Ever since then I have stayed away from lessons. When I do consider taking some lessons, I am always concerned that the pro is going to enforce his idea of the golf swing over mine and totally retool everything rather than work with what I already have.

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I took 1 30 minute lesson years ago. I was thoroughly disappointed. Not sure what I expected but I am visual learner and really wanted him to just show me the correct way to swing and then I would go work on it. My general feeling is that golf instructors are like pharmaceutical companies. The money is not in the cure, the money is in the medicine. I am afraid of a lesson now because I don't want someone changing what I have worked a decade on. It may not be some classic form but it works for me. If I was confident that an instructor was going to work with me on MY swing and not try make wholesale changes I might take the plunge for a few pointers or problem areas.

Bottom line is there are lots of ways to successfully swing the golf club and if an instructor is only teaching one way and trying to mold everyone to that swing then that's a problem. I am a "Hands" golfer. Weak grip. Very active hands. I like to work the ball using my wrists. It takes timing and strength but at least right now I have both. It is very different from the "Modern" golf swing so that is why I avoid lessons.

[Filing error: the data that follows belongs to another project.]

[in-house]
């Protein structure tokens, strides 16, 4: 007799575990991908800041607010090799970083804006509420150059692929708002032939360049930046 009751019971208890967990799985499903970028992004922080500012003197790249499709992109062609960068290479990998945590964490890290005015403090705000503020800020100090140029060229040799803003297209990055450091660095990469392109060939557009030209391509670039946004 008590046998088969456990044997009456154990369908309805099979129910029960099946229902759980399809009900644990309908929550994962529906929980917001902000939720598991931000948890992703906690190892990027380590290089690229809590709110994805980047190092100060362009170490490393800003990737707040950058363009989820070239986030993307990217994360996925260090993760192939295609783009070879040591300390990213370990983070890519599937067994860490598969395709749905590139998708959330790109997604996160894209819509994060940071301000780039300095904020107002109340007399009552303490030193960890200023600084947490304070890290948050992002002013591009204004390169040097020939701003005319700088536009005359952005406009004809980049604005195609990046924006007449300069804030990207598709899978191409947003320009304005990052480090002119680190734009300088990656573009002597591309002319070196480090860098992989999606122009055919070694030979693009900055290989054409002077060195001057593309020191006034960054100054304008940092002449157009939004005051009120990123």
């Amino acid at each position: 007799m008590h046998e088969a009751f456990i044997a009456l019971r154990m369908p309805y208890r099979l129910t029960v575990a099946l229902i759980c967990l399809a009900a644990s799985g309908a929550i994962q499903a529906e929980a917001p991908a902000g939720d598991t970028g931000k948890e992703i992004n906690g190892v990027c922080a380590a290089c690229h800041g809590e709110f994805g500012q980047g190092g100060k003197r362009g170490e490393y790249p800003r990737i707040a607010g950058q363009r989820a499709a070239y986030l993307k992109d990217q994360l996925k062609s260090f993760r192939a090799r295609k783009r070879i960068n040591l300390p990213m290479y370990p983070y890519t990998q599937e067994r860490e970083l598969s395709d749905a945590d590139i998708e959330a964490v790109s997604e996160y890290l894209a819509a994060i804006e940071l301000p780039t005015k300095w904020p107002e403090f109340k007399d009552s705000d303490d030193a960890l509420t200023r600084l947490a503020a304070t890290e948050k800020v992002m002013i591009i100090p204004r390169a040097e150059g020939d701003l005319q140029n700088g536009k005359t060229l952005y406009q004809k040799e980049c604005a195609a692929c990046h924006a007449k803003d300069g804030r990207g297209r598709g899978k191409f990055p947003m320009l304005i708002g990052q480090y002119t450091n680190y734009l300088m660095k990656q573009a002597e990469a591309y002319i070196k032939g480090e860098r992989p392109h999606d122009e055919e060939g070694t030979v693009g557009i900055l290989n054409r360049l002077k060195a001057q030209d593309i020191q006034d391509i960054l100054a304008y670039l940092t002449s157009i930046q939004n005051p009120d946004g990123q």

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Originally Posted by Remark37

Also, maybe giving away a free lesson as an award at local outings might help. The idea is like a drug dealer, the first one is free and hope they are hooked for life, haha. The outings I have played in, there are plenty of terrible golfers out there (myself included) that might find value in the first one and would gladly pay additional money for more.

One of the local golf courses does this.  They have a day where they offer free 10 minute lessons to anyone that shows up.  Seems like a good idea to me.

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Quote:
Not sure what I expected but I am visual learner and really wanted him to just show me the correct way to swing and then I would go work on it

The problem is, he might show you himself, but his swing might not work for you. Golf is alot of trial and error, with some key fundamental's that are pretty much standard across all good players.

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I've wanted to take a lesson but it isn't cheap, and there is plenty I can learn from reading online and taking video of my swing to see what I need to correct. If i was given a lesson as a gift I'm sure I would take it and probably by additional lessons if what I learned helped and the instructor was good and nice.

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Note: This thread is 2649 days old. We appreciate that you found this thread instead of starting a new one, but if you plan to post here please make sure it's still relevant. If not, please start a new topic. Thank you!